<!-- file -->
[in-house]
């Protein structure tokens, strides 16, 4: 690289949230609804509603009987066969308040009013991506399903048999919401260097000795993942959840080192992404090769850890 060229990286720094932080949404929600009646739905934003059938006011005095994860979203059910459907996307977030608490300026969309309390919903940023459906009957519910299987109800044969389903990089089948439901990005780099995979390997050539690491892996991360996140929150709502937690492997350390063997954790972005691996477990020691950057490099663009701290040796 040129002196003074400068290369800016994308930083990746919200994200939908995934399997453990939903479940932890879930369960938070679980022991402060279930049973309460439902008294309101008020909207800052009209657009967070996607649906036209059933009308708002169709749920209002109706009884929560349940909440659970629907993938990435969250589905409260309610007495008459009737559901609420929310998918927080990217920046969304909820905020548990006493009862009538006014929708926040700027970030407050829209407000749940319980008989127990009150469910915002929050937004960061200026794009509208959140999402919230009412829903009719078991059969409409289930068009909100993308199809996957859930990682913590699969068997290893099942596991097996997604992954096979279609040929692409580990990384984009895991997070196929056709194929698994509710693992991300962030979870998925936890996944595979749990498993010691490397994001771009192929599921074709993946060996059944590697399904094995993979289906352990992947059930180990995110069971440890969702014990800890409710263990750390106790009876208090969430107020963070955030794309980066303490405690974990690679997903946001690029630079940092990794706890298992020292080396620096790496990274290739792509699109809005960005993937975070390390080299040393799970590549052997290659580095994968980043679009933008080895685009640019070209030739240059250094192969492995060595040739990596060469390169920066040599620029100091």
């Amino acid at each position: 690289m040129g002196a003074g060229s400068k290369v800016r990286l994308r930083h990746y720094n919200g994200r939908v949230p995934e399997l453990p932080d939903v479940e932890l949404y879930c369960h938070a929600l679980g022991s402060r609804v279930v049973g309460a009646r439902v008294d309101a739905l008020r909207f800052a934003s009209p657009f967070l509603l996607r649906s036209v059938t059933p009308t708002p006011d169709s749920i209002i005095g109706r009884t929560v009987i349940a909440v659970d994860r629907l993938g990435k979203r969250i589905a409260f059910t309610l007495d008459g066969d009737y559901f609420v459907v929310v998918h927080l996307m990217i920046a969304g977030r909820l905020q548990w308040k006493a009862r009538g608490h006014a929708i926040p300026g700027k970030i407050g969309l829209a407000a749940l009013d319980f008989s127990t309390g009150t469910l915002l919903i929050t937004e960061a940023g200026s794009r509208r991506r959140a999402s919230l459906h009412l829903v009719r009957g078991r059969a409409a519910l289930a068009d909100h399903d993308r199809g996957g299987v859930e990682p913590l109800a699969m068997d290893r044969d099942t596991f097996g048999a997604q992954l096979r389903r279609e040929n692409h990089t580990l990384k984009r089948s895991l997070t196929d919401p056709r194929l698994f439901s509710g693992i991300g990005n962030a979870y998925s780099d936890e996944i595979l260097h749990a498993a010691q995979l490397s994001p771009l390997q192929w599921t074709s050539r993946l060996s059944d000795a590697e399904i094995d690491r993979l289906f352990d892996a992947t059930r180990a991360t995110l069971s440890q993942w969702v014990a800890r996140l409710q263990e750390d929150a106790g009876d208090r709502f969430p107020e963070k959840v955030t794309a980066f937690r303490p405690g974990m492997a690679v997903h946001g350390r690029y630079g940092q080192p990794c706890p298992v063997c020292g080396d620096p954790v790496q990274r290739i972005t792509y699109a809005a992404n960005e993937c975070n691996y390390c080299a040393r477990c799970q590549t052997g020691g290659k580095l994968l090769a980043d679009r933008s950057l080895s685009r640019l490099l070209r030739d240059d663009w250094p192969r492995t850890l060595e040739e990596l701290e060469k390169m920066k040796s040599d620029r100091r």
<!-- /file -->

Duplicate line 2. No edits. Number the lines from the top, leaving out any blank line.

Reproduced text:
């Protein structure tokens, strides 16, 4: 690289949230609804509603009987066969308040009013991506399903048999919401260097000795993942959840080192992404090769850890 060229990286720094932080949404929600009646739905934003059938006011005095994860979203059910459907996307977030608490300026969309309390919903940023459906009957519910299987109800044969389903990089089948439901990005780099995979390997050539690491892996991360996140929150709502937690492997350390063997954790972005691996477990020691950057490099663009701290040796 040129002196003074400068290369800016994308930083990746919200994200939908995934399997453990939903479940932890879930369960938070679980022991402060279930049973309460439902008294309101008020909207800052009209657009967070996607649906036209059933009308708002169709749920209002109706009884929560349940909440659970629907993938990435969250589905409260309610007495008459009737559901609420929310998918927080990217920046969304909820905020548990006493009862009538006014929708926040700027970030407050829209407000749940319980008989127990009150469910915002929050937004960061200026794009509208959140999402919230009412829903009719078991059969409409289930068009909100993308199809996957859930990682913590699969068997290893099942596991097996997604992954096979279609040929692409580990990384984009895991997070196929056709194929698994509710693992991300962030979870998925936890996944595979749990498993010691490397994001771009192929599921074709993946060996059944590697399904094995993979289906352990992947059930180990995110069971440890969702014990800890409710263990750390106790009876208090969430107020963070955030794309980066303490405690974990690679997903946001690029630079940092990794706890298992020292080396620096790496990274290739792509699109809005960005993937975070390390080299040393799970590549052997290659580095994968980043679009933008080895685009640019070209030739240059250094192969492995060595040739990596060469390169920066040599620029100091």